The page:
What The Climate Assessment Tells Us About Impacts to North Carolina

aerial view of flooded homes and forest

Flooding near the Cape Fear River during Hurricane Florence in 2018. (U.S. Army Photo by Staff Sgt. Mary Junell. Click for more information.)

The U.S. government rolled out its fourth National Climate Assessment (NCA4) on Nov. 23, and it has garnered a lot of headlines. The bulk of these stories focus on global challenges. Because several researchers at NC State were involved in crafting the report, we wanted to ask them about issues directly relevant to the southeastern United States, and to North Carolina specifically.

We recently had the opportunity to talk about the report with Aranzazu Lascurain, assistant university director of the Department of the Interior’s Southeast Climate Adaptation Science Center (SE CASC), which is based at NC State.

The Abstract: What exactly is the National Climate Assessment?

Aranzazu Lascurain: The NCA4 (Volume II) is a scientific assessment of climate change impacts, risks and adaptation across the United States. It builds upon the physical science assessment presented in Volume I of NCA4, the Climate Science Special Report, released in November 2017. More than 300 people were involved in this assessment.

The assessment was written to help inform decision-makers, utility and natural resource managers, public health officials, emergency planners, and other stakeholders by providing a thorough examination of the effects of climate change on the United States. This report is meant for professionals and the general public, it is not a report for other scientists.

TA: The report is pretty long. Are there particular highlights that you would single out for mention?

Lascurain: The assessment is divided into regions and topics. Since NC State and the SE CASC are located in Raleigh, reading the Southeast Chapter is highly recommended. As is the Climate Science Special Report.

Some of the national topics that might pique reader interest are those affecting the Southeast region: Ecosystems, Ecosystem Services & Biodiversity, since the Southeast is a biodiversity hot spot, as well as Coastal Effects, Agriculture & Rural Communities and Built Environment, Urban Systems & Cities.

TA: What does the assessment have to tell us about the climate forecast for North Carolina and the southeastern United States?

Lascurain: There are a lot of points worth making here, but I’ll just list a handful.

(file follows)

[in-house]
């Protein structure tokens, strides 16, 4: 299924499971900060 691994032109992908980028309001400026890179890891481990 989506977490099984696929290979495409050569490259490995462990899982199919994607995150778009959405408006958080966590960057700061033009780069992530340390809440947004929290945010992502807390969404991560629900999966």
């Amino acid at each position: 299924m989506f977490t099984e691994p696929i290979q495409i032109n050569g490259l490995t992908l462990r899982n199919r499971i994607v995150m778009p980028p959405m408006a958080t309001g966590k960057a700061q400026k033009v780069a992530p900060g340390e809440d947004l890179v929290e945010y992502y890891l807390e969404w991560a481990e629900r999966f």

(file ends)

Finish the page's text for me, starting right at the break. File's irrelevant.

• High tide flooding is now posing daily risks to businesses, neighborhoods, infrastructure, transportation and ecosystems in the Southeast.
  • Sea level rise will result in the rapid conversion of coastal, terrestrial and freshwater ecosystems to tidal saline habitats.
  • A longer freeze-free season.
  • Moderate to high level of mosquito vector borne disease. The Southeast is the region of the country with the greatest potential for mosquito activity. Warming temperatures have the potential to expand mosquito habitat and disease risk.
  • Heavier precipitation events.
  • The Southeast contains many of the fastest-growing urban areas in the country, including a dozen of the top 20 fastest-growing metropolitan areas (by percentage) in 2016, causing climate vulnerabilities such as higher vulnerabilities from vector-borne diseases as compared to rural areas, heat waves, and flooding. This, however, does allow the Southeast to re-think development patterns to better adapt to climate change.
  • More and longer summer heat waves.
  • Infrastructure in the South is vulnerable. By 2050, the Southeast is the region expected to have the most vulnerable bridges. Bridges serve as important human evacuation outlets, but can be impacted by increased wave loads from storm surges and in areas where sea level rise is pronounced.
  • Intra-annual droughts are expected to increase, as are wildfires.

TA: What was NC State’s involvement in developing the new assessment?

Lascurain: Both Ken Kunkel and Adam Terando, who perform federally affiliated research at NC State, have been involved in previous assessments. Because of the SE CASC partnership with NC State, and numerous federal agencies in the area, participation by NC State and federally affiliated researchers has a historical antecedent. I was asked to submit two case studies on impacts to tribes, because of the SE CASC’s work with tribes in the Southeast on climate adaptation.

[Editor’s Note: Sankar Arumugam, a professor in NC State’s Department of Civil, Construction, and Environmental Engineering, is co-author of the NCA4’s chapter on Water.]

TA: There’s an entire section of the report focused on response strategies. In addition to policy-level actions, are there things that everyday folks can do to make a difference?

Lascurain: Our job isn’t to prescribe policy, but to provide information that’s relevant to policy. The NCA4 is intended to provide the general public and climate adaptation and mitigation professionals the information they need to make their own climate adaptation decisions. For individuals, all we can say is that supporting climate adaptation efforts or demanding these of our local governments is a good place to start. Find out what your community’s top climate vulnerabilities are, and get involved.

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